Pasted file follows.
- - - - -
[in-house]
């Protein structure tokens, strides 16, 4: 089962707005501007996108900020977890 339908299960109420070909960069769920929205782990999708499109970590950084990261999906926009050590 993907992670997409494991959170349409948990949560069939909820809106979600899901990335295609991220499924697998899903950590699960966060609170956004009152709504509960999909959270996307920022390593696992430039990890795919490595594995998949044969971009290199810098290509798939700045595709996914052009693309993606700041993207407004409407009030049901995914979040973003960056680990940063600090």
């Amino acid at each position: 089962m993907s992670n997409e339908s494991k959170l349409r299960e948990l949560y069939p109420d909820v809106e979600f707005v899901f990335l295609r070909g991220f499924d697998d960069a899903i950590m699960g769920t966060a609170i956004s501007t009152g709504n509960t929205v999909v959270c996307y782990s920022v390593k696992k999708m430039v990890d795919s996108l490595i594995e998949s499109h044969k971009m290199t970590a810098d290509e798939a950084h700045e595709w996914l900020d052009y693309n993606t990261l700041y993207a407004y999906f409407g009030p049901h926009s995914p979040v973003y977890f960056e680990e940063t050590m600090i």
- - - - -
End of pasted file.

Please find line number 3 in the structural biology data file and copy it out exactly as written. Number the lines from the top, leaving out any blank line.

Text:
């Amino acid at each position: 089962m993907s992670n997409e339908s494991k959170l349409r299960e948990l949560y069939p109420d909820v809106e979600f707005v899901f990335l295609r070909g991220f499924d697998d960069a899903i950590m699960g769920t966060a609170i956004s501007t009152g709504n509960t929205v999909v959270c996307y782990s920022v390593k696992k999708m430039v990890d795919s996108l490595i594995e998949s499109h044969k971009m290199t970590a810098d290509e798939a950084h700045e595709w996914l900020d052009y693309n993606t990261l700041y993207a407004y999906f409407g009030p049901h926009s995914p979040v973003y977890f960056e680990e940063t050590m600090i």